I've been trying to break in a pair of Asics GT 2170 as well and having a similar problem. They feel ok up to four miles in but after that I get a burning sensation in the bottom of my right foot and lots of rubbing on the instep. I have tried leaving them alone for a week and coming back to them but the problem still persists. I usually wear Keyanos which have always been fine after two weeks of breaking them in. I'm at the point of giving up on them and just leaving them for any short/easy runs.
I tend to feel that running shoes really shouldn't need "breaking in". Okay, maybe I'd do a few shorter runs before going off on a 20+ miler in a new pair of shoes, just in case there was a problem. but if they really need "breaking in" have you considered that they#re the wrong shoes for your feet?
Auntie Ninja: you'll naturally be extra hungry for a few days after your race, so keep eating, making sure you have enough protein. After that, your appetite should drop if you're not running. If not... Make sure you have lots of healthy things ready to snack on - fruit and carrots and stuff. Try to fill up with salad and vegetables and make sure you're eating slow-release complex carbs, not quick-release simple starches and sugars.
I have a similar problem I think, and I too am paranoid with VLM looming in 5 weeks. I ran 20 miles the saturday before last, and 13 miles last Saturday. The 13 miler was difficult because the weather was so appalling and it was a struggle. However, I did it and it was only about an hour later that I had a bad pain along the outer edge of my left foot underneath and towards my toes.I could hardly put weight on it at all. I have not run all week and have indulged in lots of beer and crisps. I have no idea about what to do. This is my first marathon. Is it worth going to the doctor? Should I just rest it? I can walk ok now but my foot feels sort of numb. I don't know whether to take another week off or bite the bullet and try a run. I thought it might be my old trainers and I have just bought some Nimbus 14 s off the internet, but they seem narrower than the 13 s I am used to, although I was assured that they were the same apart from a few little tweaks which customers wouldn't notice!! I am a very slow runner and spend hours on my feet. Heeeeeeelp!!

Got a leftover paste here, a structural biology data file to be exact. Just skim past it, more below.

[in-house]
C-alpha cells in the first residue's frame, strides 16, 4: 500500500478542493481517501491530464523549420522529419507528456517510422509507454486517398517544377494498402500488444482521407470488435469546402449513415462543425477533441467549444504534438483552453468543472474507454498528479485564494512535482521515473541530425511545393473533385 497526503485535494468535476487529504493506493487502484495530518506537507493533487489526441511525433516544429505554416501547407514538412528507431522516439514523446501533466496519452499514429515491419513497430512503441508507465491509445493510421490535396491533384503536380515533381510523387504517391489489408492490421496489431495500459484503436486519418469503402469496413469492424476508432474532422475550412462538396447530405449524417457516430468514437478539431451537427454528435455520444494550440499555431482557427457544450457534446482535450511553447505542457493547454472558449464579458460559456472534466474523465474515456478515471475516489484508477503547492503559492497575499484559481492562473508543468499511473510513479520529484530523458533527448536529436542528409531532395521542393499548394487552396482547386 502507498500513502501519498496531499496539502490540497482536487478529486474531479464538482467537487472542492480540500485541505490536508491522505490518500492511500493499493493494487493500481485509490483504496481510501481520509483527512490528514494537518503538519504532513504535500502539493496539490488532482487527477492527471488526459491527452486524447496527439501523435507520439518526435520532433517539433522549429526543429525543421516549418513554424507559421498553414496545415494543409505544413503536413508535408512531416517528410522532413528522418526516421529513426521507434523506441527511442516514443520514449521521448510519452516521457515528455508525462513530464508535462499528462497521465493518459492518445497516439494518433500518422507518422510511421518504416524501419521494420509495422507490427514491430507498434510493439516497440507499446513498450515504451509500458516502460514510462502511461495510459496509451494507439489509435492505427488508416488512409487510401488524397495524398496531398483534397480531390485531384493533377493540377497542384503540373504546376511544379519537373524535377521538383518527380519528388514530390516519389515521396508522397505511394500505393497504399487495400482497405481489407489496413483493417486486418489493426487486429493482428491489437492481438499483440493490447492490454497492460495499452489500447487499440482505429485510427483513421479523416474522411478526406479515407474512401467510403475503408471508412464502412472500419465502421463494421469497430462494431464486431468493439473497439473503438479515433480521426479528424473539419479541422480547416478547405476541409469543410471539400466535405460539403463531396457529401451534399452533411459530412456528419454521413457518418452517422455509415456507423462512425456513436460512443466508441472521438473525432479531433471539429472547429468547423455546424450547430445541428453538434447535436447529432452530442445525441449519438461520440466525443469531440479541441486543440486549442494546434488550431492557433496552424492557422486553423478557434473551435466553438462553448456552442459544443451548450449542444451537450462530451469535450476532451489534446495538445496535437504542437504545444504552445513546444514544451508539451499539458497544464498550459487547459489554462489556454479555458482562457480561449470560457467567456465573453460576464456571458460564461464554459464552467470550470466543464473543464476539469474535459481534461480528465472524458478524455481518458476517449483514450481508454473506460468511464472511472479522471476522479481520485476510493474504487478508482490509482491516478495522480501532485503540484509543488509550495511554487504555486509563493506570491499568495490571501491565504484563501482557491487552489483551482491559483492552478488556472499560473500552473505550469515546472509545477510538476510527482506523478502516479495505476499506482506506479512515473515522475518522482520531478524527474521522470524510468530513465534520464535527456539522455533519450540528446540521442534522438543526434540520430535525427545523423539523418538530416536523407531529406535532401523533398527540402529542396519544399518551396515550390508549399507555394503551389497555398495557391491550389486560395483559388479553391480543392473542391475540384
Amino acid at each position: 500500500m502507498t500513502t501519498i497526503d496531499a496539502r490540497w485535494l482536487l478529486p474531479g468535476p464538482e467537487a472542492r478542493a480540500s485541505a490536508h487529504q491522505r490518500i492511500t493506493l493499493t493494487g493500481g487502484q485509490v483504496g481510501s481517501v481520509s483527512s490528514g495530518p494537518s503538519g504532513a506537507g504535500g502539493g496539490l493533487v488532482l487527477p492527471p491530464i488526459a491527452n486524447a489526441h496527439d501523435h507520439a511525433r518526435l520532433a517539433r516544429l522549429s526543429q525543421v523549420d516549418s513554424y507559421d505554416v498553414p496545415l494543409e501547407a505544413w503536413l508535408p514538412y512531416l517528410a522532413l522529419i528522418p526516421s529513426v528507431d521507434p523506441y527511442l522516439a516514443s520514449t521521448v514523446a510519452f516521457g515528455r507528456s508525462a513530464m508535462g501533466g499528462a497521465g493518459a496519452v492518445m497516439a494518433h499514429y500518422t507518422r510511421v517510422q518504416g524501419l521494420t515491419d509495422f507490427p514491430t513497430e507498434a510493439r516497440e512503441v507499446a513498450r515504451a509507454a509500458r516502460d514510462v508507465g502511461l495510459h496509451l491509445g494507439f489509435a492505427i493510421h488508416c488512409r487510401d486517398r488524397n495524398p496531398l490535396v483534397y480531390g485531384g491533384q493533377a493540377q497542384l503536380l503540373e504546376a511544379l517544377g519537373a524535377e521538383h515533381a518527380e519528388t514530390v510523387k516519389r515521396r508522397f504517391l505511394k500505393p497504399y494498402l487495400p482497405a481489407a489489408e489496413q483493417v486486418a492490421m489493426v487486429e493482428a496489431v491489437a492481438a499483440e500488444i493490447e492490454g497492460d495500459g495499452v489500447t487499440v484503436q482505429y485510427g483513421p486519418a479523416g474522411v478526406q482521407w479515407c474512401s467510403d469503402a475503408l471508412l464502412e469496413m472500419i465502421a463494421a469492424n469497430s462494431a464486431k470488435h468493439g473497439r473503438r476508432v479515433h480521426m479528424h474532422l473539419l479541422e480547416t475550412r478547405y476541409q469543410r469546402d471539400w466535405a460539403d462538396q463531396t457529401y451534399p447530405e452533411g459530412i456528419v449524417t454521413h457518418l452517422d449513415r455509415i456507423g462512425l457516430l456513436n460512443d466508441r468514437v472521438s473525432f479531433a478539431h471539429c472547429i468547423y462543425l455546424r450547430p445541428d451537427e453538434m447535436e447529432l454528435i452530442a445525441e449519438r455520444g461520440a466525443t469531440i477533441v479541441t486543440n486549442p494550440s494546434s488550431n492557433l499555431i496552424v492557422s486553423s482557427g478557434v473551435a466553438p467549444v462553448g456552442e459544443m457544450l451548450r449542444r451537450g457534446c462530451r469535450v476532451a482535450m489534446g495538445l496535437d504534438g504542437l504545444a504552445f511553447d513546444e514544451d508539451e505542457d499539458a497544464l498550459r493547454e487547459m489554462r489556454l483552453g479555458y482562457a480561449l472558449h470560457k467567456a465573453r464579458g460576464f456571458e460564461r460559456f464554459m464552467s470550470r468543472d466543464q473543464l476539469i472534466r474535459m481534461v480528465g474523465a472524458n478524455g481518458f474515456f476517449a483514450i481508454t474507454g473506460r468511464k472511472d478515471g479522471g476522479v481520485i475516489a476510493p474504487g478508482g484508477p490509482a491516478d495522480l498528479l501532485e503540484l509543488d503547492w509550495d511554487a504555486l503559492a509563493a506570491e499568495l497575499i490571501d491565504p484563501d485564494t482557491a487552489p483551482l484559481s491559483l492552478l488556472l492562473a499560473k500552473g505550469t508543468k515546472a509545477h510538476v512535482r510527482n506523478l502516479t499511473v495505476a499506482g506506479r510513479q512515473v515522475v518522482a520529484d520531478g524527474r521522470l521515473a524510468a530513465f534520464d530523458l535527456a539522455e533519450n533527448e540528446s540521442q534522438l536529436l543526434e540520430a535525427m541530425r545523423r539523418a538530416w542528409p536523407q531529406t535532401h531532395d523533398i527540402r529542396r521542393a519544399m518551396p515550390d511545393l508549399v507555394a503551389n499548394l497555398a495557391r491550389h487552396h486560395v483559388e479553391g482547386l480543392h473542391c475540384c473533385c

Matsmum - apologies for the long delay in replying (work can really get in the way sometimes, can't it) but I had a similar issue with shoes when I trained for my first marathon. I'd always worn Mizuno Wave Riders and had had four or five lovely pairs, so bought the next version automatically when getting to the latter stages of training so they'd be comfy for the race. Big mistake. They'd "tweaked" the design, just as you found, and the new version was narrower in the toe and caused horrible numbness as soon as I got to about three miles. I had to rush out three weeks before the race any buy the widest neutral shoe I could find as my old pair had definitely gone to shoe heaven and were no longer available. Anyway, changing makes was a good idea for me, and I've stuck to New Balance ever since. I hope you find a good replacement as well.
Don't stress too much about the training. With a 20 miler in the bag you're up there with the distance, and if you're not one of the fast runners out for a PB you can just relax and enjoy the race. Don't give up completely, but just keep ticking over and maintain your fitness with shorter runs and a few hills/faster sessions to mix it up a bit. Go easy on the foot though!